Smokers Are at an Increased Risk of Recurring Pneumonia, Finds New Study

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, (2021, July 5). Smokers Are at an Increased Risk of Recurring Pneumonia, Finds New Study. Psychreg on General.
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A new study, led by experts at the University of Nottingham, has shown that people who smoke are at a higher risk of being hospitalised repeatedly with pneumonia.

Preventing hospitalisation for pneumonia, especially during winter, is one of the priorities for respiratory diseases in the NHS Long Term Plan and for the British Thoracic Society. However, there are few studies related to recurrent admission with pneumonia, and specifically no studies in the UK.

This new study, published in Thorax, is the first in the UK to investigate the occurrence of, and risk factors for recurrent hospitalisation for pneumonia. It was led by Dr Vadsala Baskaran from the Nottingham Respiratory Research Unit, in the School of Medicine.

The team investigated the occurrence of recurrent pneumonia after hospitalisation from an episode of pneumonia. Within 90 days and one year of follow-up, they found that approximately 3% and 9% of patients developed recurrent pneumonia.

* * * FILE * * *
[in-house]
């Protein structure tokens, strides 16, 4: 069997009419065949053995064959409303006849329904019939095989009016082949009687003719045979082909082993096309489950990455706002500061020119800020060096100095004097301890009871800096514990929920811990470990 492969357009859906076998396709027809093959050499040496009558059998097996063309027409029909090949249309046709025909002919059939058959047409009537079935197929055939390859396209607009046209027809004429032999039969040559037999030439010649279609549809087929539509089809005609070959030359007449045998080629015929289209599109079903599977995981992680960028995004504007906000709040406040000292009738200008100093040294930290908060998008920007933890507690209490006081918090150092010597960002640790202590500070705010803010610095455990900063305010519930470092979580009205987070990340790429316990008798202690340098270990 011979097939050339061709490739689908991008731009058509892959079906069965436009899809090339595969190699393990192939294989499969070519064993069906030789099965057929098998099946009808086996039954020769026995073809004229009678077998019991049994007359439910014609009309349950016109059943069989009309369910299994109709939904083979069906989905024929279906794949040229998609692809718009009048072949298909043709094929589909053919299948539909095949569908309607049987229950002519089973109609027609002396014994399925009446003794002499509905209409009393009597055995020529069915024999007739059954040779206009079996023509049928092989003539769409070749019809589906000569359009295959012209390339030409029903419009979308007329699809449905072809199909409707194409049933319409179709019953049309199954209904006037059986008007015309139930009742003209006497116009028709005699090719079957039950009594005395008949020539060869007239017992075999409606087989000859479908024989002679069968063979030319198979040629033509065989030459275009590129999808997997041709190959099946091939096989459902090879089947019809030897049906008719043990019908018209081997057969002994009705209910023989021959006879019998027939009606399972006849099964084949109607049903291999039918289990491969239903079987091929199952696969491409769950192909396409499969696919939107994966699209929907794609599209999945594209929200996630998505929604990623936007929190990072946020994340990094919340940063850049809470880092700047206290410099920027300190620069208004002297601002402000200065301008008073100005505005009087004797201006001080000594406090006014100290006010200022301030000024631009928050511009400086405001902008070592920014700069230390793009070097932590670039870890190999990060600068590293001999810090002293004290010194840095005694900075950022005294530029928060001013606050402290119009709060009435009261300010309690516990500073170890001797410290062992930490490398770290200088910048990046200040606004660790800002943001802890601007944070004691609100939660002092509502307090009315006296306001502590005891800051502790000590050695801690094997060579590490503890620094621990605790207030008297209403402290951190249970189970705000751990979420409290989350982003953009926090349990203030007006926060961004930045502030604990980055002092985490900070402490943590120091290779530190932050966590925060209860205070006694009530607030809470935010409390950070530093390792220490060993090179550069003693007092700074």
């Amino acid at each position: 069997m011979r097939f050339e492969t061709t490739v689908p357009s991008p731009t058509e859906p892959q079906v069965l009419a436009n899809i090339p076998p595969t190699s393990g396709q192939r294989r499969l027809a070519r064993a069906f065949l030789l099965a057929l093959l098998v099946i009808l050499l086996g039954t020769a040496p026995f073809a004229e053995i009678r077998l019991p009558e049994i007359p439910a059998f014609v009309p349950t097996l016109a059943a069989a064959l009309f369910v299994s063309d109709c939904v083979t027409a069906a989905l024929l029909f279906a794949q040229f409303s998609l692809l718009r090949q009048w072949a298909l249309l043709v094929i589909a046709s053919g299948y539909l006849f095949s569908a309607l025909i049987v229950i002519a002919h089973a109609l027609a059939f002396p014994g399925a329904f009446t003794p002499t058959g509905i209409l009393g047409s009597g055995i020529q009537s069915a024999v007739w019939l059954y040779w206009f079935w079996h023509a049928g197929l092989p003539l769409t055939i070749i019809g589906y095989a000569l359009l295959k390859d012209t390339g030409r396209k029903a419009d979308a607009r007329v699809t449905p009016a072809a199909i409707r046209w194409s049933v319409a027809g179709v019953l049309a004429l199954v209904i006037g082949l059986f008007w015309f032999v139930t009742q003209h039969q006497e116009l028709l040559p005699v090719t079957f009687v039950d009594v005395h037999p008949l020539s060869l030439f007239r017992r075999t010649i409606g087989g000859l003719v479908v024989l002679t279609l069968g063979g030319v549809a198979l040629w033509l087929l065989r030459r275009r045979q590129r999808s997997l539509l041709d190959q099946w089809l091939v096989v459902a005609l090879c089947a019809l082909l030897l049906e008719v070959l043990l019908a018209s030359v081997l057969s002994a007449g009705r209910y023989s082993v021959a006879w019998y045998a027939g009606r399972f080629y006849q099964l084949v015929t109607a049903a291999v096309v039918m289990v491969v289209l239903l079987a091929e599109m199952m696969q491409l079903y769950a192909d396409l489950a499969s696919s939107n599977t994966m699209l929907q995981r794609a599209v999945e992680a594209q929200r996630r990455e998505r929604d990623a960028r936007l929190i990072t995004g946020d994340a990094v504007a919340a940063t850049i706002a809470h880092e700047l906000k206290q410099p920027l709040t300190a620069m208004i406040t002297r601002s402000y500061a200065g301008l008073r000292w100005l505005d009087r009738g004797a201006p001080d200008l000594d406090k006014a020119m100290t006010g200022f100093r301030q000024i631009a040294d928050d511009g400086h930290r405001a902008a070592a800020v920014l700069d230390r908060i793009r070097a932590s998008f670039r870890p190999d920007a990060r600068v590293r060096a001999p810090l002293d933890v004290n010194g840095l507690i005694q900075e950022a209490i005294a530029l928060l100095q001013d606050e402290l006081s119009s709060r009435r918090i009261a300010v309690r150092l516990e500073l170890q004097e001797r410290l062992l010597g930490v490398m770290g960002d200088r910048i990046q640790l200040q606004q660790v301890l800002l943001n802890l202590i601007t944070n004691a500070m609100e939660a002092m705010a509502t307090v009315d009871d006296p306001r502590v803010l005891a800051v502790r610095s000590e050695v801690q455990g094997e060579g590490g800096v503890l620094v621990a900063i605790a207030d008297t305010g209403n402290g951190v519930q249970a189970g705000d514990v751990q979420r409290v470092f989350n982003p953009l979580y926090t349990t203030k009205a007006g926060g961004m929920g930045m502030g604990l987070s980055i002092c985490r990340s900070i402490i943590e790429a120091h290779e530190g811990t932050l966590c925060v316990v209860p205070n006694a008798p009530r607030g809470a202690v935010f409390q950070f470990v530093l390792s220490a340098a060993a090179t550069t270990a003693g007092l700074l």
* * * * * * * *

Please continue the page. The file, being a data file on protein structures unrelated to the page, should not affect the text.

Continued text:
They also looked at the risk factors for recurrent hospitalisation for pneumonia. They found that smokers are at increased risk of recurring pneumonia. They also found that smokers had a 42% higher risk of recurring pneumonia compared to non-smokers during a year of follow-up after hospitalisation for pneumonia. The risk halved in ex-smokers by 24%.

Other factors which increased the risk of hospitalisation included- increasing age, being male, being from a low-income background and other medical conditions.

Dr Baskaran said: ‘Our findings confirm a high and rising incidence of recurrent hospitalisation for pneumonia in the UK. As current smokers are associated with an increased risk of recurrent pneumonia, our findings support interventions to help people stop smoking as a key component of pneumonia management. We also observed that the proportion of death (mortality) doubled during the 30-day period after hospitalisation for recurrent pneumonia compared to the initial admission for pneumonia, highlighting the need to address this important, yet under-recognised issue.

‘Effective interventions to help people stop smoking should be implemented as a key component of pneumonia management. These include evidence-based stop-smoking interventions such as providing brief advice on smoking cessation, offering behavioural support, alongside medications such as nicotine replacement therapy.

‘Our research also showed that ex-smokers reassuringly had a lower risk of recurrent pneumonia. Future research is warranted to establish why and for how long are ex-smokers continue to be at higher risk of developing pneumonia.’

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